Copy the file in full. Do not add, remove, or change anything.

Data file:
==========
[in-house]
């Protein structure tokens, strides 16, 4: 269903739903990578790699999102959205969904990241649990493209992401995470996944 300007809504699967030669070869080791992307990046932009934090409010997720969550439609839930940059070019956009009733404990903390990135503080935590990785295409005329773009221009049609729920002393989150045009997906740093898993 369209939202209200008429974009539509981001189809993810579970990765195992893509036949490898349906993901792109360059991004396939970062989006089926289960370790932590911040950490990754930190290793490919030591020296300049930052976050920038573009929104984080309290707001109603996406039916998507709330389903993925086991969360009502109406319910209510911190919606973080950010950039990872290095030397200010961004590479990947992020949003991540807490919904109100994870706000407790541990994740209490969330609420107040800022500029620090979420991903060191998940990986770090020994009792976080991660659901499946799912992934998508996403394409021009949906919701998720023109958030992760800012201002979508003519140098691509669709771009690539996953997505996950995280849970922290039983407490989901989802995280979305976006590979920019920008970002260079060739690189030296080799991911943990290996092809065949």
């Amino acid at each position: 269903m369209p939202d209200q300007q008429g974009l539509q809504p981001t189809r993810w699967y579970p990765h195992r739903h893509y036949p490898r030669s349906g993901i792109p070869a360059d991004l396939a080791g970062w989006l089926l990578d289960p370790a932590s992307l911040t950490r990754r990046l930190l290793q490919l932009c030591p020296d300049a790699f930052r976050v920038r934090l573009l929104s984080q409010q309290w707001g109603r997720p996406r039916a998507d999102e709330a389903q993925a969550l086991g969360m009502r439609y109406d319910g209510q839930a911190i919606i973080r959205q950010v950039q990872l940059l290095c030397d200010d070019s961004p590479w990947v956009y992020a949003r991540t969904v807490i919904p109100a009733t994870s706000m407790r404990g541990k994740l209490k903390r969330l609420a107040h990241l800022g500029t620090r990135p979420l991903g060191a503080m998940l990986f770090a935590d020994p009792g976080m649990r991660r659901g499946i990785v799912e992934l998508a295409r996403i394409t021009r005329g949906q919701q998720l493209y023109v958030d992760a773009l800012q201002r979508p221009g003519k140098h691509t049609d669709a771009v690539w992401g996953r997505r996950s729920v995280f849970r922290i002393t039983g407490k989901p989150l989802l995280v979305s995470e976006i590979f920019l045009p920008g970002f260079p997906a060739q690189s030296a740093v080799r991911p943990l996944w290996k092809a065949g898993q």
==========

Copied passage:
[in-house]
């Protein structure tokens, strides 16, 4: 269903739903990578790699999102959205969904990241649990493209992401995470996944 300007809504699967030669070869080791992307990046932009934090409010997720969550439609839930940059070019956009009733404990903390990135503080935590990785295409005329773009221009049609729920002393989150045009997906740093898993 369209939202209200008429974009539509981001189809993810579970990765195992893509036949490898349906993901792109360059991004396939970062989006089926289960370790932590911040950490990754930190290793490919030591020296300049930052976050920038573009929104984080309290707001109603996406039916998507709330389903993925086991969360009502109406319910209510911190919606973080950010950039990872290095030397200010961004590479990947992020949003991540807490919904109100994870706000407790541990994740209490969330609420107040800022500029620090979420991903060191998940990986770090020994009792976080991660659901499946799912992934998508996403394409021009949906919701998720023109958030992760800012201002979508003519140098691509669709771009690539996953997505996950995280849970922290039983407490989901989802995280979305976006590979920019920008970002260079060739690189030296080799991911943990290996092809065949």
């Amino acid at each position: 269903m369209p939202d209200q300007q008429g974009l539509q809504p981001t189809r993810w699967y579970p990765h195992r739903h893509y036949p490898r030669s349906g993901i792109p070869a360059d991004l396939a080791g970062w989006l089926l990578d289960p370790a932590s992307l911040t950490r990754r990046l930190l290793q490919l932009c030591p020296d300049a790699f930052r976050v920038r934090l573009l929104s984080q409010q309290w707001g109603r997720p996406r039916a998507d999102e709330a389903q993925a969550l086991g969360m009502r439609y109406d319910g209510q839930a911190i919606i973080r959205q950010v950039q990872l940059l290095c030397d200010d070019s961004p590479w990947v956009y992020a949003r991540t969904v807490i919904p109100a009733t994870s706000m407790r404990g541990k994740l209490k903390r969330l609420a107040h990241l800022g500029t620090r990135p979420l991903g060191a503080m998940l990986f770090a935590d020994p009792g976080m649990r991660r659901g499946i990785v799912e992934l998508a295409r996403i394409t021009r005329g949906q919701q998720l493209y023109v958030d992760a773009l800012q201002r979508p221009g003519k140098h691509t049609d669709a771009v690539w992401g996953r997505r996950s729920v995280f849970r922290i002393t039983g407490k989901p989150l989802l995280v979305s995470e976006i590979f920019l045009p920008g970002f260079p997906a060739q690189s030296a740093v080799r991911p943990l996944w290996k092809a065949g898993q």